A simple step-by-step guide to help you write your best paper yet.
For years, my one claim-to-fame in the academic world has been that I can write essays. I won’t pretend to know anything in a science lab, and I avert my eyes when my friends do their math and computer science homework, but when it comes to English or history, I’m your guide.
My secret is that I’ve developed a formula for researching, outlining and formatting essays that has yet to fail me. This design might need some slight tweaking depending on the subject or discipline you’re writing about, but all in all I think that once you get the hang of this system, it’s pretty fool-proof.
Step One: Basic Researching
The first order of business is to figure out what you’re even going to write about. Start with a very general topic, like what authors you want to write about or the historical event you want to cover. Then as you find more sources you can narrow down what exactly you will discuss in your essay, and what argument you’re going to make about it.
Finding sources can be difficult, but a good place to begin is by searching for keywords from your topic. I tend to try to collect some general sources about the subject, and then some that present a particular stance about it.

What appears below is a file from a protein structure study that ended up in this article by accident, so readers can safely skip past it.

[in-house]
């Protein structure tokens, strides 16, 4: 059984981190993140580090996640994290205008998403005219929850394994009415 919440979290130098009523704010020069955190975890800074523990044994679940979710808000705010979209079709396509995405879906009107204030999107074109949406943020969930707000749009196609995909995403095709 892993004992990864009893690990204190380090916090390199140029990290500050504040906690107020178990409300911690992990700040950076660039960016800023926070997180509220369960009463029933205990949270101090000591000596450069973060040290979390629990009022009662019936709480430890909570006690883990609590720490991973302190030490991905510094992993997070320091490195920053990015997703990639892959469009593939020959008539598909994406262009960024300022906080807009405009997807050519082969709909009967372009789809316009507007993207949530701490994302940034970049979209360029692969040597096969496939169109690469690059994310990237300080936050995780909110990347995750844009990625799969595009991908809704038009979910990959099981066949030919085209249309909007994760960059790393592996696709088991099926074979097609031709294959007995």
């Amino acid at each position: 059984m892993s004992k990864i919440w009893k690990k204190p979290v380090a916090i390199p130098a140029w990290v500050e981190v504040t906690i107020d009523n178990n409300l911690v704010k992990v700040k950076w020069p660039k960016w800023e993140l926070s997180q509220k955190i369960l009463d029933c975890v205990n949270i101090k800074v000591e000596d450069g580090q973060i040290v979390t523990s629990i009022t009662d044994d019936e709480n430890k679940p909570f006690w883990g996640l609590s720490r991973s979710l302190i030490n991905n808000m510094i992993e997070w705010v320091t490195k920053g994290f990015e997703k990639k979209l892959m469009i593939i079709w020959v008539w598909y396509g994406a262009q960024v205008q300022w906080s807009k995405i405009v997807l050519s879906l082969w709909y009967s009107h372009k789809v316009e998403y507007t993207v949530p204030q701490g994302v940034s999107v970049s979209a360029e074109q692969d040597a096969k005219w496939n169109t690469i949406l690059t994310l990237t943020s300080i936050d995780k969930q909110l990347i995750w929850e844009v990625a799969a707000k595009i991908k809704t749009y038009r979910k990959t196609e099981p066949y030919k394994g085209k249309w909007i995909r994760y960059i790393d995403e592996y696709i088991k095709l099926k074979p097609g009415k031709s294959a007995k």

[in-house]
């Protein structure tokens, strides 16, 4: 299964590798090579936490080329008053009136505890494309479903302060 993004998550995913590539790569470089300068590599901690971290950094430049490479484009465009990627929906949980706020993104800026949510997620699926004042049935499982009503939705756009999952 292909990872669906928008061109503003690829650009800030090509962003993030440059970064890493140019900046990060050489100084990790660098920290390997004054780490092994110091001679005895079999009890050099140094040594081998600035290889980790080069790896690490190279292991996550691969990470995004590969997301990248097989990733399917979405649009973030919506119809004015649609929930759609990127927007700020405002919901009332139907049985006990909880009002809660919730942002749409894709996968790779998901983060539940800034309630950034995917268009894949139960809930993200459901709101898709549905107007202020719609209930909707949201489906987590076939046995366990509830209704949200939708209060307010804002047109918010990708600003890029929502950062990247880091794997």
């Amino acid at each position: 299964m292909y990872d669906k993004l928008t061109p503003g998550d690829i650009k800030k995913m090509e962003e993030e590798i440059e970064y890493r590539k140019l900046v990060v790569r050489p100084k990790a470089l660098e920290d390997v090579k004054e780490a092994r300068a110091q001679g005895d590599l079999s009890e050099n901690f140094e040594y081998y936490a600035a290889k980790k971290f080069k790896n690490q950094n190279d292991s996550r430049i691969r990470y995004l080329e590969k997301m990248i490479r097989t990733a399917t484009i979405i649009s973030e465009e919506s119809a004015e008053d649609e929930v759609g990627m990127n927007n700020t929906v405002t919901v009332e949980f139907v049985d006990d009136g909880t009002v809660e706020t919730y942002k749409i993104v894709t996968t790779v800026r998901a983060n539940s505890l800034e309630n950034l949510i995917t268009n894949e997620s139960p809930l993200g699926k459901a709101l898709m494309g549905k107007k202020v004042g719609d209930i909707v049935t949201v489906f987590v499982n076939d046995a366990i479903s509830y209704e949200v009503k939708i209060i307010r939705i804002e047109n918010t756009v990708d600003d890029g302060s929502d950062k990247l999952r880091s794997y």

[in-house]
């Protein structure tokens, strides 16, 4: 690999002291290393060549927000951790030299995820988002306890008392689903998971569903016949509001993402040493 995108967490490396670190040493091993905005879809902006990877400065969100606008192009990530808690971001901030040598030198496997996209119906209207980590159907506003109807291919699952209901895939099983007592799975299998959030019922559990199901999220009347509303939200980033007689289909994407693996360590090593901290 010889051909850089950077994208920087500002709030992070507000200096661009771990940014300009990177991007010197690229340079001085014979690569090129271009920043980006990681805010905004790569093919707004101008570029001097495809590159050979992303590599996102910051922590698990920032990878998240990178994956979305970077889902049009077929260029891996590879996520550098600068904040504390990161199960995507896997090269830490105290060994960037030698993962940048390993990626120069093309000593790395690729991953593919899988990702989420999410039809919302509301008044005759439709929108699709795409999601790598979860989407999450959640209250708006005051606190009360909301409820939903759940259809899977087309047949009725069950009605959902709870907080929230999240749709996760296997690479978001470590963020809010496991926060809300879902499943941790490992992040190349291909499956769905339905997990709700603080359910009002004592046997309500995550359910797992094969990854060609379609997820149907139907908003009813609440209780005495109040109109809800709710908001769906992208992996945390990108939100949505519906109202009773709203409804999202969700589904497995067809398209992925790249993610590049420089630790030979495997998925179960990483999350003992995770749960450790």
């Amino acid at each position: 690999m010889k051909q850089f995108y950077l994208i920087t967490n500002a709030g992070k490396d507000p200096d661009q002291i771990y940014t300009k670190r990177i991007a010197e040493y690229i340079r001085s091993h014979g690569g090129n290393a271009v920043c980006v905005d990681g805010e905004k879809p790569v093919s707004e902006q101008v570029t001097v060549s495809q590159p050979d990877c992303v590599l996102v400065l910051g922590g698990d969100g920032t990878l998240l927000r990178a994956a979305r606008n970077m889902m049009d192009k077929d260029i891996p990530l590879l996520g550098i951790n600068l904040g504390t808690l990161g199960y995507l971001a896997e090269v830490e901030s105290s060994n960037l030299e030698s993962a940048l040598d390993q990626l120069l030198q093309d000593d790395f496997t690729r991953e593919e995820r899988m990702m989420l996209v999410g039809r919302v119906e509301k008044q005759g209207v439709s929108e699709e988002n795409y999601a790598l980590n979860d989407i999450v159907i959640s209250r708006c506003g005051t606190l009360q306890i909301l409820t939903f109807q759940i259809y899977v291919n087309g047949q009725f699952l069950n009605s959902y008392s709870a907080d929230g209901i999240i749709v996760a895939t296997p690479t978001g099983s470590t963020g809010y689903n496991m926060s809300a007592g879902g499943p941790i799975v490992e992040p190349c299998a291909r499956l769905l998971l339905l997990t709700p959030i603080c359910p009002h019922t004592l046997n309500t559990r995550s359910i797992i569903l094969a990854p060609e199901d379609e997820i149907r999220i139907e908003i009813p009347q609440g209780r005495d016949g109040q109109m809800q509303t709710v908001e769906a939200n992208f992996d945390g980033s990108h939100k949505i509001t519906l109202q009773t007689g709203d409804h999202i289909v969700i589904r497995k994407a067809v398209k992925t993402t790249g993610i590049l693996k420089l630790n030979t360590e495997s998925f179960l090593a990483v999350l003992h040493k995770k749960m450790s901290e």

As you decide which sources you’re going to use–be they books, articles, or other media–I recommend doing a quick overview or skimmed reading of them. This way you can gain a general sense of what the source addresses. Only do a quick reading though, enough to get an idea of what the articles are talking about. We’ll return to do a more thorough reading later.
Step Two: Formulating a Thesis Statement
The thesis statement is the all-encompassing sentence of your paper. It tells the reader what you are going to be arguing for in your essay, and often ties in what evidence you are going to use to support this argument. For example, it would generally say something to the effect of: “This is true because of these reasons.”